“Insect pollinated” crops that don’t actually require insect pollination

Cucumber fruit 20160713_103558

Yesterday evening I learned that a large grant application that I’d submitted earlier this year had failed to secure funding.  Statistically there was a high likelihood of this happening but that doesn’t make it feel any better: weeks and weeks of work have come to nothing.

So in a mood of bloody-minded contrariness and general displeasure at the unfairness of the world I thought I’d provide an alternative to the Bees’ Needs week I mentioned yesterday by focusing on food crops that look as though they should be insect pollinated (and their ancestors certainly were) but which don’t actually require pollinators.

The example pictured above is an F1 hybrid cucumber (Cucumis sativus) variety called “Mini Munch”, kindly grown from seed and given to me by my friend and colleague Dr Janet Jackson.  Many cucumbers don’t need insect pollination, despite their large, colourful flowers, and the fact that related crops (melons, courgettes, squashes, etc.) generally do require pollinators.  Indeed some varieties taste bitter if they are pollinated.  I can recommend this web page on how to grow cucumbers for further advice.

As I was taking that photograph, and in another demonstration of how the world is against me at the moment, I spotted a bee feeding on one of the all-female flowers of this variety.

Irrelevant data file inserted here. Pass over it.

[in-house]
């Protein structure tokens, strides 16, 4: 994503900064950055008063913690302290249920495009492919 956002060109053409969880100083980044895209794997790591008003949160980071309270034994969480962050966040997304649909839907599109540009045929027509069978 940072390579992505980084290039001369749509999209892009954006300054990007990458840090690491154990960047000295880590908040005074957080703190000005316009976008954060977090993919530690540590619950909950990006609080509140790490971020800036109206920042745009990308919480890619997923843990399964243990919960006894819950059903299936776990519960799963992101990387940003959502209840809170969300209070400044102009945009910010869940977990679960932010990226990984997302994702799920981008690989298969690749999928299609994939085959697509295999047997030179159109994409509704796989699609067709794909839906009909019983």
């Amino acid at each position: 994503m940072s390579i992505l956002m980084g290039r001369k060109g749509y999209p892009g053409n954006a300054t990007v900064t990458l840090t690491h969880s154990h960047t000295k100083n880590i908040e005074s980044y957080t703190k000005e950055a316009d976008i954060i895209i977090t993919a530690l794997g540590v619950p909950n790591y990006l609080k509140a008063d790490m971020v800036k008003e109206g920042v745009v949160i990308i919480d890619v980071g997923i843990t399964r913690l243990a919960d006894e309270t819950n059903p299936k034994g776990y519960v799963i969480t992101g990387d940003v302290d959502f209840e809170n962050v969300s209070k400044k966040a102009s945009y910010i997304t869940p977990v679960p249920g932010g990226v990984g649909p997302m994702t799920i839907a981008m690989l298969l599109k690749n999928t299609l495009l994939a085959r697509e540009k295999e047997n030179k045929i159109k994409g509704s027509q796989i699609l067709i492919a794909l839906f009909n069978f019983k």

Megachile on cucumber 20160713_103627

It spent some time there probing the centre with its tongue, so I think these flowers still produce nectar despite them not needing pollinators, a hang-over from their ancestry.  Plants have a whole range of mechanisms that ensure reproduction without the agency of insects and other animal pollinators, and this has been exploited by crop breeders who have selected crop varieties for their ability to self pollinate or to reproduce asexually via apomixis (as in the case of this cucumber).

The same bee then flew onto a tomato (Solanum lycopersicum) flower (another group which varies in its demands for pollination) and I got a better look – seems to be a Leaf-cutter Bee of the genus Megachile.

Megachile on tomato 20160713_103712

The final example of a crop which requires little or no insect pollination are the chillies (Capsicum spp.) all of which are self-pollinating, I believe.  This variety is a scrambling purple type called Orzoco*.

Orzoco chilli 20160713_102213

So, crops vary hugely in their need for pollinators and the presence of certain traits of animal pollination, such as large, brightly coloured flowers and nectar, is no guarantee that the crop really does have to be serviced by pollinators.  The only way to be certain is to experimentally test the plants, a topic I hope to come back to later in the summer.

Don’t worry, this grumpiness won’t last long, in no time at all I’ll be back to banging on about the importance of pollinators.  At least Monty, one of our two cats, still loves me.


*At least, that’s what it said on the seed packet; I’ve also seen it referred to as Orozco – does anyone know which name is correct?

19 thoughts on ““Insect pollinated” crops that don’t actually require insect pollination